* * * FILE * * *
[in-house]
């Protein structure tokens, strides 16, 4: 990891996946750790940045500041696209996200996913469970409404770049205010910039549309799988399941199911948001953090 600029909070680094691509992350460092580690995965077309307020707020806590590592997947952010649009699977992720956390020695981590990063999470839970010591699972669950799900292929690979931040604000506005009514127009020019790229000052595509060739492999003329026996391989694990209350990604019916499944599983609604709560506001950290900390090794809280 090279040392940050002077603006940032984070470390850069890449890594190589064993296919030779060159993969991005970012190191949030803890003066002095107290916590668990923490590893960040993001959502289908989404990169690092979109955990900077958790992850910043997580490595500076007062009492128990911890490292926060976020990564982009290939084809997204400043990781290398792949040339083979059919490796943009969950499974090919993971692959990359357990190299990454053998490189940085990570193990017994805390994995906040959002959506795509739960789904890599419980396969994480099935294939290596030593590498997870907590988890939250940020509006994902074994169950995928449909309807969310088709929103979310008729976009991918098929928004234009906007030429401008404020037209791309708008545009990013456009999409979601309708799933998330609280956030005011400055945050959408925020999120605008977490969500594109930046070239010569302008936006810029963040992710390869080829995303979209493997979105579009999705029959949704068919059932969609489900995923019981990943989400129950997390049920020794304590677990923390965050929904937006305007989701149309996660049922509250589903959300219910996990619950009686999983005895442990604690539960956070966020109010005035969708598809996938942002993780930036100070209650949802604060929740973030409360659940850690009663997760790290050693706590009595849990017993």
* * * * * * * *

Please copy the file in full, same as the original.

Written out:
[in-house]
């Protein structure tokens, strides 16, 4: 990891996946750790940045500041696209996200996913469970409404770049205010910039549309799988399941199911948001953090 600029909070680094691509992350460092580690995965077309307020707020806590590592997947952010649009699977992720956390020695981590990063999470839970010591699972669950799900292929690979931040604000506005009514127009020019790229000052595509060739492999003329026996391989694990209350990604019916499944599983609604709560506001950290900390090794809280 090279040392940050002077603006940032984070470390850069890449890594190589064993296919030779060159993969991005970012190191949030803890003066002095107290916590668990923490590893960040993001959502289908989404990169690092979109955990900077958790992850910043997580490595500076007062009492128990911890490292926060976020990564982009290939084809997204400043990781290398792949040339083979059919490796943009969950499974090919993971692959990359357990190299990454053998490189940085990570193990017994805390994995906040959002959506795509739960789904890599419980396969994480099935294939290596030593590498997870907590988890939250940020509006994902074994169950995928449909309807969310088709929103979310008729976009991918098929928004234009906007030429401008404020037209791309708008545009990013456009999409979601309708799933998330609280956030005011400055945050959408925020999120605008977490969500594109930046070239010569302008936006810029963040992710390869080829995303979209493997979105579009999705029959949704068919059932969609489900995923019981990943989400129950997390049920020794304590677990923390965050929904937006305007989701149309996660049922509250589903959300219910996990619950009686999983005895442990604690539960956070966020109010005035969708598809996938942002993780930036100070209650949802604060929740973030409360659940850690009663997760790290050693706590009595849990017993």